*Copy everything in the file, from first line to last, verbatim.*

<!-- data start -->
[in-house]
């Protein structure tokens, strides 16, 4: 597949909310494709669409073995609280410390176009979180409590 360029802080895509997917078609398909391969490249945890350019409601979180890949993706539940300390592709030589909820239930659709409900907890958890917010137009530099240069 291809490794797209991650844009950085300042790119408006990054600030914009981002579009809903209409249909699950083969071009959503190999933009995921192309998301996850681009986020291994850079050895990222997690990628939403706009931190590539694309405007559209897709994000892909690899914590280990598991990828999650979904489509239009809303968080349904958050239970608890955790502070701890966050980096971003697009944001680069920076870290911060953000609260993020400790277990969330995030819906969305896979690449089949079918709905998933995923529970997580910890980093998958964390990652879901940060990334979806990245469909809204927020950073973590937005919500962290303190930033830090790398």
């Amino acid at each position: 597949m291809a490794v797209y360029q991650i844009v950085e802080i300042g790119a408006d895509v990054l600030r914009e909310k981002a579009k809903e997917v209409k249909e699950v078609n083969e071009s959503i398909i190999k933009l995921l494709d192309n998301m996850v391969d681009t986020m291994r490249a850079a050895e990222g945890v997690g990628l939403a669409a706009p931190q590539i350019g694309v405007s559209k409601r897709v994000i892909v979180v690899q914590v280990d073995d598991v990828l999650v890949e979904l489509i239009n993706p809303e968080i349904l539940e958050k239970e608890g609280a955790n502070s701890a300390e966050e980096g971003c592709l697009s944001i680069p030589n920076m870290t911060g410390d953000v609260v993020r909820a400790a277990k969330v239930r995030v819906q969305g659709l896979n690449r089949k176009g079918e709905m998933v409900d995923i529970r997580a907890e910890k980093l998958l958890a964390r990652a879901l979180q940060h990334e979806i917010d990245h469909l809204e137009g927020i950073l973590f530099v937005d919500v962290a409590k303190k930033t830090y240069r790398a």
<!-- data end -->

[in-house]
């Protein structure tokens, strides 16, 4: 597949909310494709669409073995609280410390176009979180409590 360029802080895509997917078609398909391969490249945890350019409601979180890949993706539940300390592709030589909820239930659709409900907890958890917010137009530099240069 291809490794797209991650844009950085300042790119408006990054600030914009981002579009809903209409249909699950083969071009959503190999933009995921192309998301996850681009986020291994850079050895990222997690990628939403706009931190590539694309405007559209897709994000892909690899914590280990598991990828999650979904489509239009809303968080349904958050239970608890955790502070701890966050980096971003697009944001680069920076870290911060953000609260993020400790277990969330995030819906969305896979690449089949079918709905998933995923529970997580910890980093998958964390990652879901940060990334979806990245469909809204927020950073973590937005919500962290303190930033830090790398």
């Amino acid at each position: 597949m291809a490794v797209y360029q991650i844009v950085e802080i300042g790119a408006d895509v990054l600030r914009e909310k981002a579009k809903e997917v209409k249909e699950v078609n083969e071009s959503i398909i190999k933009l995921l494709d192309n998301m996850v391969d681009t986020m291994r490249a850079a050895e990222g945890v997690g990628l939403a669409a706009p931190q590539i350019g694309v405007s559209k409601r897709v994000i892909v979180v690899q914590v280990d073995d598991v990828l999650v890949e979904l489509i239009n993706p809303e968080i349904l539940e958050k239970e608890g609280a955790n502070s701890a300390e966050e980096g971003c592709l697009s944001i680069p030589n920076m870290t911060g410390d953000v609260v993020r909820a400790a277990k969330v239930r995030v819906q969305g659709l896979n690449r089949k176009g079918e709905m998933v409900d995923i529970r997580a907890e910890k980093l998958l958890a964390r990652a879901l979180q940060h990334e979806i917010d990245h469909l809204e137009g927020i950073l973590f530099v937005d919500v962290a409590k303190k930033t830090y240069r790398a």